fbpx

< Back to Thought Leadership

Tax Benefits for Donating Appreciated Stock

Many taxpayers have utilized charitable deductions to help minimize their tax liability.  As long as you itemize and your gift qualifies, you can claim a charitable deduction. But did you know that you can enjoy an additional tax benefit if you donate long-term appreciated stock instead of cash?

2 Benefits from 1 Gift

Appreciated publicly traded stock you’ve held more than one year is long-term capital gain property. If you donate it to a qualified charity, you may be able to enjoy two tax benefits:

  1. If you itemize deductions, you can claim a charitable deduction equal to the stock’s fair market value, and
  2. You can avoid the capital gains tax you’d pay if you sold the stock.

Donating appreciated stock can be especially beneficial to taxpayers facing the 3.8% net investment income tax (NIIT) or the top 20% long-term capital gains rate this year.

Stock vs. Cash

Let’s say you donate $10,000 of stock that you paid $3,000 for, your ordinary-income tax rate is 37% and your long-term capital gains rate is 20%. Let’s also say you itemize deductions.

If you sold the stock, you’d pay $1,400 in tax on the $7,000 gain. If you were also subject to the 3.8% NIIT, you’d pay another $266 in NIIT.

By instead donating the stock to charity, you save $5,366 in federal tax ($1,666 in capital gains tax and NIIT plus $3,700 from the $10,000 income tax deduction). If you donated $10,000 in cash, your federal tax savings would be only $3,700.

Watch Your Step

First, remember that the Tax Cuts and Jobs Act nearly doubled the standard deduction to $12,000 for singles and married couples filing separately, $18,000 for heads of households, and $24,000 for married couples filing jointly. The charitable deduction will provide a tax benefit only if your total itemized deductions exceed your standard deduction. Because the standard deduction is so much higher, even if you’ve itemized deductions in the past, you might not benefit from doing so for 2018.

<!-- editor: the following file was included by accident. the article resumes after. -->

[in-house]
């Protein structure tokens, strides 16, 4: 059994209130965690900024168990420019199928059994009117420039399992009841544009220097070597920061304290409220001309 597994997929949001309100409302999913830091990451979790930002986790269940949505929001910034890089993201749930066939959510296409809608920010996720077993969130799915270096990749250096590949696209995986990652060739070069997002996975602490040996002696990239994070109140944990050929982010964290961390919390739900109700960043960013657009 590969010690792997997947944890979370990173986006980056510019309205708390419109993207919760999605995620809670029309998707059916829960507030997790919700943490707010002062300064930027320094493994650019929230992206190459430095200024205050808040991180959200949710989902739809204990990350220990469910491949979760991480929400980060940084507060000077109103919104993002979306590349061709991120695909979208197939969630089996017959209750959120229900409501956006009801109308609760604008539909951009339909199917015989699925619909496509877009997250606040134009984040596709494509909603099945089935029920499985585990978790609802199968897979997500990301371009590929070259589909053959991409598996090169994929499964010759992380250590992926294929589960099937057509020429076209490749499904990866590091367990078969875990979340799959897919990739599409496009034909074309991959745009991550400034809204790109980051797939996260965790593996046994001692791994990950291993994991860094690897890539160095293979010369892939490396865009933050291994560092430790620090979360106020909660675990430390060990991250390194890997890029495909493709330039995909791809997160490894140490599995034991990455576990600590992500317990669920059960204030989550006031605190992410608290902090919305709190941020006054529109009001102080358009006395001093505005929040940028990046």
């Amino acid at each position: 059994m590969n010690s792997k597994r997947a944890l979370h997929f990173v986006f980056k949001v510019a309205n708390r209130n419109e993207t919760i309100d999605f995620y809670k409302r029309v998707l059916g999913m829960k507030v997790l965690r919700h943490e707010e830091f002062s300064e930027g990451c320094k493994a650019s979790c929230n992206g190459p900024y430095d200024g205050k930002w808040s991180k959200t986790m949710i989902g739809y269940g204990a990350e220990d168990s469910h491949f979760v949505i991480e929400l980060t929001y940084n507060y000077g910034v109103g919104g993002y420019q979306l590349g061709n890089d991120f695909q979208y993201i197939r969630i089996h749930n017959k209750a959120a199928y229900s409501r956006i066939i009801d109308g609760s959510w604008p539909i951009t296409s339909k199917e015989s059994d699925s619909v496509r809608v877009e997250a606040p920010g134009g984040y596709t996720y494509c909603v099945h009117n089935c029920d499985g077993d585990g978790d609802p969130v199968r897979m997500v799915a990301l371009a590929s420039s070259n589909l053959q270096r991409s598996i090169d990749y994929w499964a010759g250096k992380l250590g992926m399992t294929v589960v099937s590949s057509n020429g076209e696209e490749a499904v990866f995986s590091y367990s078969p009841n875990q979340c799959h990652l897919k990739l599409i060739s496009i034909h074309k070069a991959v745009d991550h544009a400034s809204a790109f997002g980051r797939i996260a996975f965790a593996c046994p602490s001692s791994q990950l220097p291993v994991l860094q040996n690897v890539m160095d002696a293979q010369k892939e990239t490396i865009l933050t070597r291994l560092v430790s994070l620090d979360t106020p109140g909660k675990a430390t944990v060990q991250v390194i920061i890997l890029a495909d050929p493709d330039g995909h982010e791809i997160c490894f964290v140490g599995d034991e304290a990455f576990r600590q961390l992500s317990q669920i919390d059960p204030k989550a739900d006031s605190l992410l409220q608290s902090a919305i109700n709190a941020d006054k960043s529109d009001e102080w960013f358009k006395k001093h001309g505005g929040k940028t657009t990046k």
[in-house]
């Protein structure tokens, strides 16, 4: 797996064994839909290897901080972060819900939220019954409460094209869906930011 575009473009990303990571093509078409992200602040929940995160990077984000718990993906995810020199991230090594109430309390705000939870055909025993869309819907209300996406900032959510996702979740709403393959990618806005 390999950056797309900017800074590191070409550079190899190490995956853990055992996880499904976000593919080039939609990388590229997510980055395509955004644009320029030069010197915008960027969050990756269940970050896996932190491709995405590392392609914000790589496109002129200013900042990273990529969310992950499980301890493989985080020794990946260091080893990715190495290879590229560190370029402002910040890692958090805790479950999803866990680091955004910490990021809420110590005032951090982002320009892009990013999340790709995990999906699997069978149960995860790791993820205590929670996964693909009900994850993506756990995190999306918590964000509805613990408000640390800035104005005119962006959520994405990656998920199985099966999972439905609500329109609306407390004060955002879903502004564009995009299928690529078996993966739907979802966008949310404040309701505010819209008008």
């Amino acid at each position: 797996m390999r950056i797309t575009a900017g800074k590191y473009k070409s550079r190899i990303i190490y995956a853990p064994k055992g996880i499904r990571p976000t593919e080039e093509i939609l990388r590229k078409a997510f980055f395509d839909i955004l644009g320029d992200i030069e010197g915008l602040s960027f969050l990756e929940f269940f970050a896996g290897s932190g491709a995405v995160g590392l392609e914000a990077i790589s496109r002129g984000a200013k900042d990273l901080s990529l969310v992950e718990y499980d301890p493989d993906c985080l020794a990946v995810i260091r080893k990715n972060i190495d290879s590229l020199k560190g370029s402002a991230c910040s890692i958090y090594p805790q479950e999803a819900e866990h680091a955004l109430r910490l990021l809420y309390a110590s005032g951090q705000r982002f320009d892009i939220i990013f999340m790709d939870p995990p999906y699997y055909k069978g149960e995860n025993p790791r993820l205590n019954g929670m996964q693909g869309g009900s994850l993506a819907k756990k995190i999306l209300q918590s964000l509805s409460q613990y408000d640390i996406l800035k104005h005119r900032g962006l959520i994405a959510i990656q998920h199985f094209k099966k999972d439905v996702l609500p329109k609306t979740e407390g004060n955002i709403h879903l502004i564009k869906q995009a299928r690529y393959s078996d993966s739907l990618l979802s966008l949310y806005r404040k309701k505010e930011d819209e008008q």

Second, beware that donations of long-term capital gains property are subject to tighter deduction limits — 30% of your adjusted gross income for gifts to public charities, 20% for gifts to nonoperating private foundations (compared to 60% and 30%, respectively, for cash donations).

Finally, don’t donate stock that’s worth less than your basis. Instead, sell the stock so you can deduct the loss and then donate the cash proceeds to charity.

Minimizing Tax and Maximizing Deductions

For charitably inclined taxpayers who own appreciated stock and who’ll have enough itemized deductions to benefit from itemizing on their 2018 tax returns, donating the stock to charity can be an excellent year-end tax planning strategy. This is especially true if the stock is highly appreciated and you’d like to sell it but are worried about the tax liability. Please contact us with any questions you have about minimizing capital gains tax or maximizing charitable deductions.

Tax Reform Resource Center

Read More Thought Leadership Articles Like what you read? Subscribe to our newsletter. Click Here.

Hospital Price Transparency: What’s New in 2024 and Beyond

The Centers for Medicare & Medicaid Services (CMS) has introduced significant changes to the requirements for hospital price transparency. The aim is to enhance pricing transparency and ensure compliance with […]

Learn More
building and using insurance reserves

Building and Using Insurance Reserves for Sustainability

By Annmarie Novotney, CPA, Director at Blue & Co. Not-for-profit organizations have been dealing with changing circumstances on many fronts over the last five years. Part of this changing landscape […]

Learn More

Staffing Level Final Rule for Nursing Homes

On April 22, Center for Medicare and Medicaid Services (CMS) released the final rule on minimum staffing level requirements for nursing homes. This rule aims to improve quality care within […]

Learn More